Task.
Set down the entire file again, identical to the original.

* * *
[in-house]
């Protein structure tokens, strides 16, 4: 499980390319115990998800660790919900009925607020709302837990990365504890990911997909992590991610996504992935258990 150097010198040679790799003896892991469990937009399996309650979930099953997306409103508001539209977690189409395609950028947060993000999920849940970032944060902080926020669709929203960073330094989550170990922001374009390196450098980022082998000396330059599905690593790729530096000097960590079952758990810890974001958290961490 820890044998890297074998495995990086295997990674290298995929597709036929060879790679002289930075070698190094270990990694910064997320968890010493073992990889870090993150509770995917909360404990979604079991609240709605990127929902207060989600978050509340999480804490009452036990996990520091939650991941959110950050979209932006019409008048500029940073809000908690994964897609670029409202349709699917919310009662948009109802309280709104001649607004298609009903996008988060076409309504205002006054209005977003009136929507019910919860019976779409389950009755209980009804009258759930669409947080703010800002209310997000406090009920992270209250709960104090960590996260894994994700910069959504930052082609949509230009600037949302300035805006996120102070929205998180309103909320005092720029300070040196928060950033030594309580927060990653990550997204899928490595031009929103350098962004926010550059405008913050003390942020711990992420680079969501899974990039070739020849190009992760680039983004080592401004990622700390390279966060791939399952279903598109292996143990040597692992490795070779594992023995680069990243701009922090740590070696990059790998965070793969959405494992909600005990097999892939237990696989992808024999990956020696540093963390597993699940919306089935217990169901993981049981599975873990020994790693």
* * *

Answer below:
[in-house]
């Protein structure tokens, strides 16, 4: 499980390319115990998800660790919900009925607020709302837990990365504890990911997909992590991610996504992935258990 150097010198040679790799003896892991469990937009399996309650979930099953997306409103508001539209977690189409395609950028947060993000999920849940970032944060902080926020669709929203960073330094989550170990922001374009390196450098980022082998000396330059599905690593790729530096000097960590079952758990810890974001958290961490 820890044998890297074998495995990086295997990674290298995929597709036929060879790679002289930075070698190094270990990694910064997320968890010493073992990889870090993150509770995917909360404990979604079991609240709605990127929902207060989600978050509340999480804490009452036990996990520091939650991941959110950050979209932006019409008048500029940073809000908690994964897609670029409202349709699917919310009662948009109802309280709104001649607004298609009903996008988060076409309504205002006054209005977003009136929507019910919860019976779409389950009755209980009804009258759930669409947080703010800002209310997000406090009920992270209250709960104090960590996260894994994700910069959504930052082609949509230009600037949302300035805006996120102070929205998180309103909320005092720029300070040196928060950033030594309580927060990653990550997204899928490595031009929103350098962004926010550059405008913050003390942020711990992420680079969501899974990039070739020849190009992760680039983004080592401004990622700390390279966060791939399952279903598109292996143990040597692992490795070779594992023995680069990243701009922090740590070696990059790998965070793969959405494992909600005990097999892939237990696989992808024999990956020696540093963390597993699940919306089935217990169901993981049981599975873990020994790693």